Stop telling people to stop running

How many times have you, as a runner, been told that you have an injury and can’t run- so maybe you should go and do some swimming instead. Or yoga?
How many times have you as a Therapist told a runner to do this?

As a tip to the Therapists. Please don’t.
It is one of the most frustrating things to hear as a runner and pretty much the worst thing you can do (in their eyes) as a Therapist. Just because someone runs as a hobby, it does not mean that they can swim – or that they enjoy swimming.
Imagine telling someone who enjoys driving cars fast around tracks that they can no longer do that- instead, here, why don’t you mow the lawn with a flymo. It’s kind of the same thing- you’re going around in circles with a machine that makes a lot of noise- so therefore you’ll get the same amount of pleasure out of it.
As a Therapist you are willfully misunderstanding the nature of the issue.

Runners don’t run because they generically enjoy endurance sports or enjoy “doing something of a repetitive nature for hours on end”. They run because they enjoy running- and can be pretty good at it.
A few years ago, (before I took up swimming- importantly, NOT because I couldn’t run), if you told me as a runner that maybe I should swim for the next 5 months instead of run I’d have told you where to stick it and gone off to find another opinion. I hated swimming. I wasn’t good at it, it didn’t make me feel the way running feels. You’re cooped up in a 25 metre pool with a load of other people, it’s an inefficient way of travelling and personally- I get fatter when I swim- it certainly doesn’t hold weight off like running does. It is a complete non-option. It’s like telling a serious wine drinker that from now on they can only drink White Lightning… It’s still alcohol isn’t it? Not the point.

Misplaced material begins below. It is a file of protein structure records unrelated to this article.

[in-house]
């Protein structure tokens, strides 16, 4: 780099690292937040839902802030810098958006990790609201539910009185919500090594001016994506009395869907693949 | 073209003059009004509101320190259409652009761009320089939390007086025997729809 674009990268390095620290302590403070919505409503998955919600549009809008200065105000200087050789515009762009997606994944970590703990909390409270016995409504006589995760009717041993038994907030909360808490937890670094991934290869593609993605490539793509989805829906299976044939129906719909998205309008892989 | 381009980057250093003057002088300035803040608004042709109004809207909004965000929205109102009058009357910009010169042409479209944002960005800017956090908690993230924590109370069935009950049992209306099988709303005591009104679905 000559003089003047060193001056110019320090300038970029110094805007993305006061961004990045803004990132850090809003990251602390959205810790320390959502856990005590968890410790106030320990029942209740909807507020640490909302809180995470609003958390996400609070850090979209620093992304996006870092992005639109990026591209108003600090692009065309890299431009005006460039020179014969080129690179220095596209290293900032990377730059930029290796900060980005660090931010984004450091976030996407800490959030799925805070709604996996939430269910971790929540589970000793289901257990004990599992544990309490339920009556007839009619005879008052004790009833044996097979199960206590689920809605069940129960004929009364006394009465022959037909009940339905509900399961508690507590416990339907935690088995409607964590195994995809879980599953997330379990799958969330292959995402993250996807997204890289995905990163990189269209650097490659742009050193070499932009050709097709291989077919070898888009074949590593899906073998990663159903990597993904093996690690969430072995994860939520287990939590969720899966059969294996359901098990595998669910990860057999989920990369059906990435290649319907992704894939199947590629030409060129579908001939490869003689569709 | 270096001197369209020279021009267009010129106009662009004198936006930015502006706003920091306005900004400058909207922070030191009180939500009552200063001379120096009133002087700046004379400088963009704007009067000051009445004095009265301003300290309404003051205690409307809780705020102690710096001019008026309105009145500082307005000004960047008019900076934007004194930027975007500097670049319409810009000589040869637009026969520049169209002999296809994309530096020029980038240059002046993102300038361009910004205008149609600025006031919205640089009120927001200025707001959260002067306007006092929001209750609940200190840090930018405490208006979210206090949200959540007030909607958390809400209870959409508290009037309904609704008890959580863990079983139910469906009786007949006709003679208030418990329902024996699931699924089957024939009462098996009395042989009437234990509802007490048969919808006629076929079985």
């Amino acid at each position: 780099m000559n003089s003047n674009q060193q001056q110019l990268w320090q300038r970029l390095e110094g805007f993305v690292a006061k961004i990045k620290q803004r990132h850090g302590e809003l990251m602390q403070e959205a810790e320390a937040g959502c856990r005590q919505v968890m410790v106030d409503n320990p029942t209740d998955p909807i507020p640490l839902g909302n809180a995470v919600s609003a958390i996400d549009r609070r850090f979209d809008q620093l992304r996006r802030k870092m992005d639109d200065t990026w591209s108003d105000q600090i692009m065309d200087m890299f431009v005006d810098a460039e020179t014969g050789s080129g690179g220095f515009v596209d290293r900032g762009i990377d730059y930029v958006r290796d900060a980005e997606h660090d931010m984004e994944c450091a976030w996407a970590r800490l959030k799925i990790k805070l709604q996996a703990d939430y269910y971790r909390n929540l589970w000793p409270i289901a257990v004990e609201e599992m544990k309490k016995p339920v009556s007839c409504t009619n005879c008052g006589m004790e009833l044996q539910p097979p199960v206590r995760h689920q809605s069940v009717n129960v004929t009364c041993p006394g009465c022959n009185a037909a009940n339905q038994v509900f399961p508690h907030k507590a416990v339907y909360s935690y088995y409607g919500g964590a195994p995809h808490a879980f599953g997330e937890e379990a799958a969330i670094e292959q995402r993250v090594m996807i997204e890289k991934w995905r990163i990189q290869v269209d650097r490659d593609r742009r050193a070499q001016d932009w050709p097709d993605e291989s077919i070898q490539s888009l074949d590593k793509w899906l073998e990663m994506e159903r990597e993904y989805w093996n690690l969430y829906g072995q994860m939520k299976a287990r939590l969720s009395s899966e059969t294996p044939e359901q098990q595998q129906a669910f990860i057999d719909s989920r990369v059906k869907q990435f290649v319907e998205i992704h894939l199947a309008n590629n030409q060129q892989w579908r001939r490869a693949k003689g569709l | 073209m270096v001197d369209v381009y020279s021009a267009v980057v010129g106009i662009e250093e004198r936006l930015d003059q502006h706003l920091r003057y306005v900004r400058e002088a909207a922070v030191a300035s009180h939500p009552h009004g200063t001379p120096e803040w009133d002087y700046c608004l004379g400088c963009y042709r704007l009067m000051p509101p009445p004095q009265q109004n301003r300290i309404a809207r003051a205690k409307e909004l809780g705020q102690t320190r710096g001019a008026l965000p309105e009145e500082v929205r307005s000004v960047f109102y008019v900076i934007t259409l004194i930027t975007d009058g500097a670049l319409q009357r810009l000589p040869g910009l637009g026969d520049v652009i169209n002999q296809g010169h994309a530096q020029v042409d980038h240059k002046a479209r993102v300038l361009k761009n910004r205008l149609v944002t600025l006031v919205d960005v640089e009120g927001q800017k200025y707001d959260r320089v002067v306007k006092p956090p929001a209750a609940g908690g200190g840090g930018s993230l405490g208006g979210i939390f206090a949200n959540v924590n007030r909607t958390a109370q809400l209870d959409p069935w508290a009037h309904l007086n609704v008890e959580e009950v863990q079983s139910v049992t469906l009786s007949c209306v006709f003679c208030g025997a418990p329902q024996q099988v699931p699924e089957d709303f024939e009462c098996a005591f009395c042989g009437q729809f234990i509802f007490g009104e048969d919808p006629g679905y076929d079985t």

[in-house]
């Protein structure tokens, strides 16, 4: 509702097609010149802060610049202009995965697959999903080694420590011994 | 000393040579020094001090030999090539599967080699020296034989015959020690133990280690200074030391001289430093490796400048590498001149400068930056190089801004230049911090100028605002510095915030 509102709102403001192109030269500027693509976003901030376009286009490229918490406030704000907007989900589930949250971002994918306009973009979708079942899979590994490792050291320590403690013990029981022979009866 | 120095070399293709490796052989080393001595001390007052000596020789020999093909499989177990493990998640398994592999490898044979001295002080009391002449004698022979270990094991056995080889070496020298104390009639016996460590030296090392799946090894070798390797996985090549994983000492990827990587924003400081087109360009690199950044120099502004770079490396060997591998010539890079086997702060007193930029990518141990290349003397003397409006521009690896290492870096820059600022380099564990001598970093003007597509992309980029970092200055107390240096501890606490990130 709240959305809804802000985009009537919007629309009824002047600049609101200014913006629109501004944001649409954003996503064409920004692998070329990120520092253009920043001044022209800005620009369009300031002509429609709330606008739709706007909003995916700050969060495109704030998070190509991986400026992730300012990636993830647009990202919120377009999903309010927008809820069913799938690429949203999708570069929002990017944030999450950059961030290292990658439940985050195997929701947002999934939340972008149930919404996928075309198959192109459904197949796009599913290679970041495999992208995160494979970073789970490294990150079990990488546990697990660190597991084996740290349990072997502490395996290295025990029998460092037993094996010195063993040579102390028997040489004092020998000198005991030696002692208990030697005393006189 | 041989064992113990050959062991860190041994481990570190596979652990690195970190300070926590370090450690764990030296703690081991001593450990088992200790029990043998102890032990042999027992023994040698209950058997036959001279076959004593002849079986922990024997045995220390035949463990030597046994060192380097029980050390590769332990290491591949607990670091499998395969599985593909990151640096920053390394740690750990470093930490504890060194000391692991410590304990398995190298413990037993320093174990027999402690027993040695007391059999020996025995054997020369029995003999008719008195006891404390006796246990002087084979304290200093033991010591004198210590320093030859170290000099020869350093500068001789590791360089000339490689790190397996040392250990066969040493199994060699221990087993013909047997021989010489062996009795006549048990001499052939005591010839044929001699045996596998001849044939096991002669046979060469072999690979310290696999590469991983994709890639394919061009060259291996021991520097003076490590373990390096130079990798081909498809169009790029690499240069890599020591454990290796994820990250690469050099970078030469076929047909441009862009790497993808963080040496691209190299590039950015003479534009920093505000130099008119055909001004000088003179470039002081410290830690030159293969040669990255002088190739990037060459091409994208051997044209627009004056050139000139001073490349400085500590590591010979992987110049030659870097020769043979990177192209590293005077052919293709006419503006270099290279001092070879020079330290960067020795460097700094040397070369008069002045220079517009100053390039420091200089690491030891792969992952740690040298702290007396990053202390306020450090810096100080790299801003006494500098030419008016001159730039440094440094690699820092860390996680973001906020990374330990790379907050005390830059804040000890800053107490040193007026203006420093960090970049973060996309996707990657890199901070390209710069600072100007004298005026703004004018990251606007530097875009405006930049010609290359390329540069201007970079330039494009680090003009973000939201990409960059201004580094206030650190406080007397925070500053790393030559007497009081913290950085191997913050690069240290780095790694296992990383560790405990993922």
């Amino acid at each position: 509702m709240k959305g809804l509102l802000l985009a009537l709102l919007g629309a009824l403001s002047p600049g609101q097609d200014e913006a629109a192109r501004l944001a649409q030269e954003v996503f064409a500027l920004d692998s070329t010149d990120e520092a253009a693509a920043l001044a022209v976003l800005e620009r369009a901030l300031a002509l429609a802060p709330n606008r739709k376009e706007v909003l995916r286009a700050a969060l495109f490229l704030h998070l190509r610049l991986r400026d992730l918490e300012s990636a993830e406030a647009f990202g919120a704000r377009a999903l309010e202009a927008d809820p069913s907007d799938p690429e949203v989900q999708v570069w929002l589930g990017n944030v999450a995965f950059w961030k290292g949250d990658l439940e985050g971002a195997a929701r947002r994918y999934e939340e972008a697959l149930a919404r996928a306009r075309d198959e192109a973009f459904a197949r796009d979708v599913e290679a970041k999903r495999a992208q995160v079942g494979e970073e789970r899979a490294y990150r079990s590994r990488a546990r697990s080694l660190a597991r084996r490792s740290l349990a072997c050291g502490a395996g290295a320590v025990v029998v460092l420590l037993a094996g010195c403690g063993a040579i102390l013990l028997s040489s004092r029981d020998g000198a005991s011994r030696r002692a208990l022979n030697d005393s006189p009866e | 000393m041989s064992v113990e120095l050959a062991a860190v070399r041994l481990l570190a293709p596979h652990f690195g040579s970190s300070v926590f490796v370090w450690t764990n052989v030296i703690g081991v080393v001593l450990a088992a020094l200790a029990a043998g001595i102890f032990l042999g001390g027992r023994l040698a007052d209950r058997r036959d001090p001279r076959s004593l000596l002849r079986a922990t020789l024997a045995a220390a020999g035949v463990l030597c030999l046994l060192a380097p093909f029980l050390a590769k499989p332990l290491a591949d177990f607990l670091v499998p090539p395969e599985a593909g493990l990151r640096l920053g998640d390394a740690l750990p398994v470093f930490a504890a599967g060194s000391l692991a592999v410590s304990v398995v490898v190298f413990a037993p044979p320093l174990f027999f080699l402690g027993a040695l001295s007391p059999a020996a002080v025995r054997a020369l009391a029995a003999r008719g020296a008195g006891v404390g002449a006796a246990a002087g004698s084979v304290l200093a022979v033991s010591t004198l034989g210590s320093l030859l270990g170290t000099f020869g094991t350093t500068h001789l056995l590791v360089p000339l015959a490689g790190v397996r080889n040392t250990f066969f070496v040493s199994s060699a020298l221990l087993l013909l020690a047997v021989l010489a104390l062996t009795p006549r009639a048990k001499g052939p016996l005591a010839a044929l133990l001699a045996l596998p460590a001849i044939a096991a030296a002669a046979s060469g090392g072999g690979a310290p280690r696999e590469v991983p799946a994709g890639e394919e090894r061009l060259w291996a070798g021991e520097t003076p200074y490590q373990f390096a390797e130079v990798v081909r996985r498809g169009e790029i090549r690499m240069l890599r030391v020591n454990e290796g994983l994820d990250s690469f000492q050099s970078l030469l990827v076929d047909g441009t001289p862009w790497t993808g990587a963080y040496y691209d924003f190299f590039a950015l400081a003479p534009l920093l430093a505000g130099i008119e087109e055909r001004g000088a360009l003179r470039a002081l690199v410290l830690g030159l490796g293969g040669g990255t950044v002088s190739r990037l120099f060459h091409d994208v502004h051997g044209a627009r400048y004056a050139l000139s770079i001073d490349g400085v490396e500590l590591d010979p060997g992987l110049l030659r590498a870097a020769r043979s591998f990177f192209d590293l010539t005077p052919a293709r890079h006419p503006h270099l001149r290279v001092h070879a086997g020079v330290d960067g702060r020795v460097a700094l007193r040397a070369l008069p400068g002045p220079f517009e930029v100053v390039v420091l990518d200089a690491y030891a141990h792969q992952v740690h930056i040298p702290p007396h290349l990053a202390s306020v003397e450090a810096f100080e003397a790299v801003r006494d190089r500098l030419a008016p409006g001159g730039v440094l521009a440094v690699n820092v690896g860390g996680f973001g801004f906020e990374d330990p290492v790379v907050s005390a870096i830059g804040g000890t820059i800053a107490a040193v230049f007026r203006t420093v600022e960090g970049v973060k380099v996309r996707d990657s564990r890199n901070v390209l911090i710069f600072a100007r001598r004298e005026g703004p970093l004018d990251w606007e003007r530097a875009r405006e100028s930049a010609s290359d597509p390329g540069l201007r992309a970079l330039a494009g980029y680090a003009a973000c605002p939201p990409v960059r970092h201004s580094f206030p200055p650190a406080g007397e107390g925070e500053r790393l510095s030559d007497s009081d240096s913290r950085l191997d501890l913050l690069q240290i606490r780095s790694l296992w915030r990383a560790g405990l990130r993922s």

Why am I writing this now? Right now, during the covid crisis there are a load of people who have started/restarted running. It is their lifeline to sanity and it is the thing that they want to do. To tell them that they can’t do this- and suggest that swimming would be an appropriate alternative is a huge mis-reading of the situation. (Not to mention swimming pools, although open, do not provide nearly the same escape as they might once have represented to people).

Ok, if there is a stress fracture or suspected issue like that, then running is generally going to be out of the question. Running is not intrinsically a bad thing to do, it does not destroy joints and is a useful thing to be able to do. Ok, everything is probably bad for you if you do it too much- but try to find a way to keep someone moving-, through reduced loading or whatever. Be intelligent, be creative.
If you “ban” a person who enjoys running from running, are they going to listen? Highly doubtful, even/especially if you give them an alternative- such as swimming. The worst thing you can do as a therapist is tell them to stop. So try not to.

Tagged , , , . Bookmark the permalink.

Comments are closed.